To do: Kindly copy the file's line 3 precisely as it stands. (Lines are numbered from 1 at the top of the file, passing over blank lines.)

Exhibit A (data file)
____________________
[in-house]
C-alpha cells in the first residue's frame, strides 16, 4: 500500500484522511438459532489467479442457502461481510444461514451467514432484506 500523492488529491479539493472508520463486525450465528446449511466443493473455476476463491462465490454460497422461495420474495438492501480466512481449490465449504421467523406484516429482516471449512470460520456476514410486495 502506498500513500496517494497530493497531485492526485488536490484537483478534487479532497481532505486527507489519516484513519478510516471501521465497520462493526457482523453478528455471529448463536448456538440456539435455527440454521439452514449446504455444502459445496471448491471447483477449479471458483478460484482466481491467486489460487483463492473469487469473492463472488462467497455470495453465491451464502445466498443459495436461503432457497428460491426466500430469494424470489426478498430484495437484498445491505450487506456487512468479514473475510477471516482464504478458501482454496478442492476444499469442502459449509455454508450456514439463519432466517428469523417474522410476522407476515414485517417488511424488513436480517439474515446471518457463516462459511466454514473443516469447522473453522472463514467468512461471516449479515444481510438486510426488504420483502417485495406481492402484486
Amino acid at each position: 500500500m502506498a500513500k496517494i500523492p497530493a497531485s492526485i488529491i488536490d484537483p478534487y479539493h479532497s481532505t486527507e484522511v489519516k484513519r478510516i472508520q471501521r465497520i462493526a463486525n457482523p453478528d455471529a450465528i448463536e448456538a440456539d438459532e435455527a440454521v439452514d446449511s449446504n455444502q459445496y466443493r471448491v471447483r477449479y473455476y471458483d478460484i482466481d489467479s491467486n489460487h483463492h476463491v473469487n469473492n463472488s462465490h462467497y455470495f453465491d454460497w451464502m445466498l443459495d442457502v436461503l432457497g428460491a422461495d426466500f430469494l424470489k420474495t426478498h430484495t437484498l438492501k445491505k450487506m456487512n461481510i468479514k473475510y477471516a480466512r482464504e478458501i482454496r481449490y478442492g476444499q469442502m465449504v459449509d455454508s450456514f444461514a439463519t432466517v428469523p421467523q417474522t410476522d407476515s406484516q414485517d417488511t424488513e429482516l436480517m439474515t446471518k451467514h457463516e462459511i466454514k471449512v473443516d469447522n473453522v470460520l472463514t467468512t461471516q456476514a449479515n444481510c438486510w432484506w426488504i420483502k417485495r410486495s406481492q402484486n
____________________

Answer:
Amino acid at each position: 500500500m502506498a500513500k496517494i500523492p497530493a497531485s492526485i488529491i488536490d484537483p478534487y479539493h479532497s481532505t486527507e484522511v489519516k484513519r478510516i472508520q471501521r465497520i462493526a463486525n457482523p453478528d455471529a450465528i448463536e448456538a440456539d438459532e435455527a440454521v439452514d446449511s449446504n455444502q459445496y466443493r471448491v471447483r477449479y473455476y471458483d478460484i482466481d489467479s491467486n489460487h483463492h476463491v473469487n469473492n463472488s462465490h462467497y455470495f453465491d454460497w451464502m445466498l443459495d442457502v436461503l432457497g428460491a422461495d426466500f430469494l424470489k420474495t426478498h430484495t437484498l438492501k445491505k450487506m456487512n461481510i468479514k473475510y477471516a480466512r482464504e478458501i482454496r481449490y478442492g476444499q469442502m465449504v459449509d455454508s450456514f444461514a439463519t432466517v428469523p421467523q417474522t410476522d407476515s406484516q414485517d417488511t424488513e429482516l436480517m439474515t446471518k451467514h457463516e462459511i466454514k471449512v473443516d469447522n473453522v470460520l472463514t467468512t461471516q456476514a449479515n444481510c438486510w432484506w426488504i420483502k417485495r410486495s406481492q402484486n